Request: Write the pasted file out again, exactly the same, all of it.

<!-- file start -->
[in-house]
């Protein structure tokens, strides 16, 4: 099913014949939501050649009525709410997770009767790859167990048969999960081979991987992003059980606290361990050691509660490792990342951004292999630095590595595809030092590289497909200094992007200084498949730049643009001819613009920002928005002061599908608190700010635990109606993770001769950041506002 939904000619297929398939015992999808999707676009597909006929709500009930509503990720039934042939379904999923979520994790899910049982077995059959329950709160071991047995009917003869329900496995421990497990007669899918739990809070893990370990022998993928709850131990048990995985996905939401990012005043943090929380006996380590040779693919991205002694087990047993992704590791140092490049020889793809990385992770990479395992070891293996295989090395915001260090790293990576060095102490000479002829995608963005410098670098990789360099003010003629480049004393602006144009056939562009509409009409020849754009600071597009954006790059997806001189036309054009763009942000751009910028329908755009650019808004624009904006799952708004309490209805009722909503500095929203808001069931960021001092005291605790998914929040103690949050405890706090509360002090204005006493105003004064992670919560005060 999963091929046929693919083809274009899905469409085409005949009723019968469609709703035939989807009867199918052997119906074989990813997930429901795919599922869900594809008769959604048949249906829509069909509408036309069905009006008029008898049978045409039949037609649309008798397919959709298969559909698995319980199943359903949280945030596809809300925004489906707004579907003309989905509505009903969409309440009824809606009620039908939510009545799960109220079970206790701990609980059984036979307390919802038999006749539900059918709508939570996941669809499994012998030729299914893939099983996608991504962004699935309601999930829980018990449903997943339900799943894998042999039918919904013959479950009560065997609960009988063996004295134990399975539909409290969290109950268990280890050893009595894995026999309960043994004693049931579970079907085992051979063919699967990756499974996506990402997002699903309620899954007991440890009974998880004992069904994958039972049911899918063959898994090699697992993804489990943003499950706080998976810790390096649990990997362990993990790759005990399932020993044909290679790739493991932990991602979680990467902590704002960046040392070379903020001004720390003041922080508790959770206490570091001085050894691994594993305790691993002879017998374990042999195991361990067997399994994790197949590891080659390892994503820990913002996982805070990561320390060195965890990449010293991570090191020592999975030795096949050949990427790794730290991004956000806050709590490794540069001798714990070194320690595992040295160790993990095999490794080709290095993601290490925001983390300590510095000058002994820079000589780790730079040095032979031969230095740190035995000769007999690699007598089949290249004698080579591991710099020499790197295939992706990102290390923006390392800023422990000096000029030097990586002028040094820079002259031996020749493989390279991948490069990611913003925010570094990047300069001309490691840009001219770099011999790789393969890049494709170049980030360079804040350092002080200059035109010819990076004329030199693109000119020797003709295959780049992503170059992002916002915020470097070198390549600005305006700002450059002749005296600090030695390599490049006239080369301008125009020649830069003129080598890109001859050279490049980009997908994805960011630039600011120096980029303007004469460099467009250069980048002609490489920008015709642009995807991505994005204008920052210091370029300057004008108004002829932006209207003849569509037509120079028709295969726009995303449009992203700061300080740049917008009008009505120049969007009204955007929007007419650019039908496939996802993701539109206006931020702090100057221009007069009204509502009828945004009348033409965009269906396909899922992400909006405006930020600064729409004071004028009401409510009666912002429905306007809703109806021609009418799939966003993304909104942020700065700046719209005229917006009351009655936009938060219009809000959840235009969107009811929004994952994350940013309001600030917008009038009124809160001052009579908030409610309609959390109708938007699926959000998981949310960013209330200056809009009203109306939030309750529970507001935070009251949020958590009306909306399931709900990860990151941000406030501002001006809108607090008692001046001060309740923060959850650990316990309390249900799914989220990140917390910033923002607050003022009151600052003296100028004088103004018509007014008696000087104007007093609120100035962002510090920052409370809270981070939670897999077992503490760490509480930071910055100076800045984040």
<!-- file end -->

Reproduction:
[in-house]
């Protein structure tokens, strides 16, 4: 099913014949939501050649009525709410997770009767790859167990048969999960081979991987992003059980606290361990050691509660490792990342951004292999630095590595595809030092590289497909200094992007200084498949730049643009001819613009920002928005002061599908608190700010635990109606993770001769950041506002 939904000619297929398939015992999808999707676009597909006929709500009930509503990720039934042939379904999923979520994790899910049982077995059959329950709160071991047995009917003869329900496995421990497990007669899918739990809070893990370990022998993928709850131990048990995985996905939401990012005043943090929380006996380590040779693919991205002694087990047993992704590791140092490049020889793809990385992770990479395992070891293996295989090395915001260090790293990576060095102490000479002829995608963005410098670098990789360099003010003629480049004393602006144009056939562009509409009409020849754009600071597009954006790059997806001189036309054009763009942000751009910028329908755009650019808004624009904006799952708004309490209805009722909503500095929203808001069931960021001092005291605790998914929040103690949050405890706090509360002090204005006493105003004064992670919560005060 999963091929046929693919083809274009899905469409085409005949009723019968469609709703035939989807009867199918052997119906074989990813997930429901795919599922869900594809008769959604048949249906829509069909509408036309069905009006008029008898049978045409039949037609649309008798397919959709298969559909698995319980199943359903949280945030596809809300925004489906707004579907003309989905509505009903969409309440009824809606009620039908939510009545799960109220079970206790701990609980059984036979307390919802038999006749539900059918709508939570996941669809499994012998030729299914893939099983996608991504962004699935309601999930829980018990449903997943339900799943894998042999039918919904013959479950009560065997609960009988063996004295134990399975539909409290969290109950268990280890050893009595894995026999309960043994004693049931579970079907085992051979063919699967990756499974996506990402997002699903309620899954007991440890009974998880004992069904994958039972049911899918063959898994090699697992993804489990943003499950706080998976810790390096649990990997362990993990790759005990399932020993044909290679790739493991932990991602979680990467902590704002960046040392070379903020001004720390003041922080508790959770206490570091001085050894691994594993305790691993002879017998374990042999195991361990067997399994994790197949590891080659390892994503820990913002996982805070990561320390060195965890990449010293991570090191020592999975030795096949050949990427790794730290991004956000806050709590490794540069001798714990070194320690595992040295160790993990095999490794080709290095993601290490925001983390300590510095000058002994820079000589780790730079040095032979031969230095740190035995000769007999690699007598089949290249004698080579591991710099020499790197295939992706990102290390923006390392800023422990000096000029030097990586002028040094820079002259031996020749493989390279991948490069990611913003925010570094990047300069001309490691840009001219770099011999790789393969890049494709170049980030360079804040350092002080200059035109010819990076004329030199693109000119020797003709295959780049992503170059992002916002915020470097070198390549600005305006700002450059002749005296600090030695390599490049006239080369301008125009020649830069003129080598890109001859050279490049980009997908994805960011630039600011120096980029303007004469460099467009250069980048002609490489920008015709642009995807991505994005204008920052210091370029300057004008108004002829932006209207003849569509037509120079028709295969726009995303449009992203700061300080740049917008009008009505120049969007009204955007929007007419650019039908496939996802993701539109206006931020702090100057221009007069009204509502009828945004009348033409965009269906396909899922992400909006405006930020600064729409004071004028009401409510009666912002429905306007809703109806021609009418799939966003993304909104942020700065700046719209005229917006009351009655936009938060219009809000959840235009969107009811929004994952994350940013309001600030917008009038009124809160001052009579908030409610309609959390109708938007699926959000998981949310960013209330200056809009009203109306939030309750529970507001935070009251949020958590009306909306399931709900990860990151941000406030501002001006809108607090008692001046001060309740923060959850650990316990309390249900799914989220990140917390910033923002607050003022009151600052003296100028004088103004018509007014008696000087104007007093609120100035962002510090920052409370809270981070939670897999077992503490760490509480930071910055100076800045984040």